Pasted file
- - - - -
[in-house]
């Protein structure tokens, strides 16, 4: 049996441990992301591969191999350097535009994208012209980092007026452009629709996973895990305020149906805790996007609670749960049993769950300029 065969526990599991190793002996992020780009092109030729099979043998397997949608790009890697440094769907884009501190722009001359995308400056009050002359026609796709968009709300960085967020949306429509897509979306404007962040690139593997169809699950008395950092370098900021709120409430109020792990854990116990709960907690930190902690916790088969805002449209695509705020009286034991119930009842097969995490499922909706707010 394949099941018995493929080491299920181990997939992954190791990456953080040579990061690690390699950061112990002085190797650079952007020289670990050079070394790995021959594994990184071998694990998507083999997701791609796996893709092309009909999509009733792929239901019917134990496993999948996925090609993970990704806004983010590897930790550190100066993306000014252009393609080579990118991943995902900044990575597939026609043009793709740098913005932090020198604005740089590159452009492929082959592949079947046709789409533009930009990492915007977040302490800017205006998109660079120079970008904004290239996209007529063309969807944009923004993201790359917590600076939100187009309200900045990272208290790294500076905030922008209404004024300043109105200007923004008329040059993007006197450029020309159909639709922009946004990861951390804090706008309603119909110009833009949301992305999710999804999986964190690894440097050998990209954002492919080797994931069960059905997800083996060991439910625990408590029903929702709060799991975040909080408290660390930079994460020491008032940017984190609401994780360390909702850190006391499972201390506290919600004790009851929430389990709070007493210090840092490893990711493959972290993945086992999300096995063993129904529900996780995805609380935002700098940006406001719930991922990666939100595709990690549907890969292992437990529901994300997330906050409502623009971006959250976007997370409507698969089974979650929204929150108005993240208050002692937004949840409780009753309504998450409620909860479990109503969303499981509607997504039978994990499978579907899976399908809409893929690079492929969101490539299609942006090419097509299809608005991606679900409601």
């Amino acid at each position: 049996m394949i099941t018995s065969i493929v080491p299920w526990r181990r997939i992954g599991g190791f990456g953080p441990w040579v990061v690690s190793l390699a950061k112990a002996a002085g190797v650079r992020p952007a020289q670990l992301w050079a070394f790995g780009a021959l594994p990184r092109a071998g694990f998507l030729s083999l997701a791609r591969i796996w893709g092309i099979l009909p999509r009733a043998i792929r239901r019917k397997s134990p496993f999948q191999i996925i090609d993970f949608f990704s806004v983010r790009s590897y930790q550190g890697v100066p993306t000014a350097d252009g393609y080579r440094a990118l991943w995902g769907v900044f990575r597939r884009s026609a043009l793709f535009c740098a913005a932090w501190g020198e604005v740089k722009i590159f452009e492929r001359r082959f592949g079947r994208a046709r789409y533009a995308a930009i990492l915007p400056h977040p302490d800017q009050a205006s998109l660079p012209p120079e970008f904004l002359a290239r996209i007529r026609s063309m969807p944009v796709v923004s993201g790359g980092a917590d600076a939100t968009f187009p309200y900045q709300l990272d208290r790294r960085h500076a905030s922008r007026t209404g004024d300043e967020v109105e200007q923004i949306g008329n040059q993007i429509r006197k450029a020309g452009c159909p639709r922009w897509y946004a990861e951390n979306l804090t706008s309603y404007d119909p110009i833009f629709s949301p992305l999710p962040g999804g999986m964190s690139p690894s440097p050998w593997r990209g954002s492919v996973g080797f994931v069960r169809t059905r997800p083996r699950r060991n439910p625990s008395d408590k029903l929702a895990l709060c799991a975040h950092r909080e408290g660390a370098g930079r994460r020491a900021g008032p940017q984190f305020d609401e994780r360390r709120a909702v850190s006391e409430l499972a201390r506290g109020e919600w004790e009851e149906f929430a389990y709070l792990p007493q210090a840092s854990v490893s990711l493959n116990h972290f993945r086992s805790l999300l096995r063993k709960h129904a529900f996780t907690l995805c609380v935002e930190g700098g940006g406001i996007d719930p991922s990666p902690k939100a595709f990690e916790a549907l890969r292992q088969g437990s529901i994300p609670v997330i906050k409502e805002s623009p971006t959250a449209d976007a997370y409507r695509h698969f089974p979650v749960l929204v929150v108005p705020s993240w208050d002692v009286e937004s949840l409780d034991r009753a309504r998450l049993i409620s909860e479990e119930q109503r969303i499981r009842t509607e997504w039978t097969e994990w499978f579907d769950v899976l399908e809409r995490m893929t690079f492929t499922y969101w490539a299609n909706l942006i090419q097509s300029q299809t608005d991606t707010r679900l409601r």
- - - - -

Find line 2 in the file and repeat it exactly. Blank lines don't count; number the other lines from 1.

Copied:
């Protein structure tokens, strides 16, 4: 049996441990992301591969191999350097535009994208012209980092007026452009629709996973895990305020149906805790996007609670749960049993769950300029 065969526990599991190793002996992020780009092109030729099979043998397997949608790009890697440094769907884009501190722009001359995308400056009050002359026609796709968009709300960085967020949306429509897509979306404007962040690139593997169809699950008395950092370098900021709120409430109020792990854990116990709960907690930190902690916790088969805002449209695509705020009286034991119930009842097969995490499922909706707010 394949099941018995493929080491299920181990997939992954190791990456953080040579990061690690390699950061112990002085190797650079952007020289670990050079070394790995021959594994990184071998694990998507083999997701791609796996893709092309009909999509009733792929239901019917134990496993999948996925090609993970990704806004983010590897930790550190100066993306000014252009393609080579990118991943995902900044990575597939026609043009793709740098913005932090020198604005740089590159452009492929082959592949079947046709789409533009930009990492915007977040302490800017205006998109660079120079970008904004290239996209007529063309969807944009923004993201790359917590600076939100187009309200900045990272208290790294500076905030922008209404004024300043109105200007923004008329040059993007006197450029020309159909639709922009946004990861951390804090706008309603119909110009833009949301992305999710999804999986964190690894440097050998990209954002492919080797994931069960059905997800083996060991439910625990408590029903929702709060799991975040909080408290660390930079994460020491008032940017984190609401994780360390909702850190006391499972201390506290919600004790009851929430389990709070007493210090840092490893990711493959972290993945086992999300096995063993129904529900996780995805609380935002700098940006406001719930991922990666939100595709990690549907890969292992437990529901994300997330906050409502623009971006959250976007997370409507698969089974979650929204929150108005993240208050002692937004949840409780009753309504998450409620909860479990109503969303499981509607997504039978994990499978579907899976399908809409893929690079492929969101490539299609942006090419097509299809608005991606679900409601």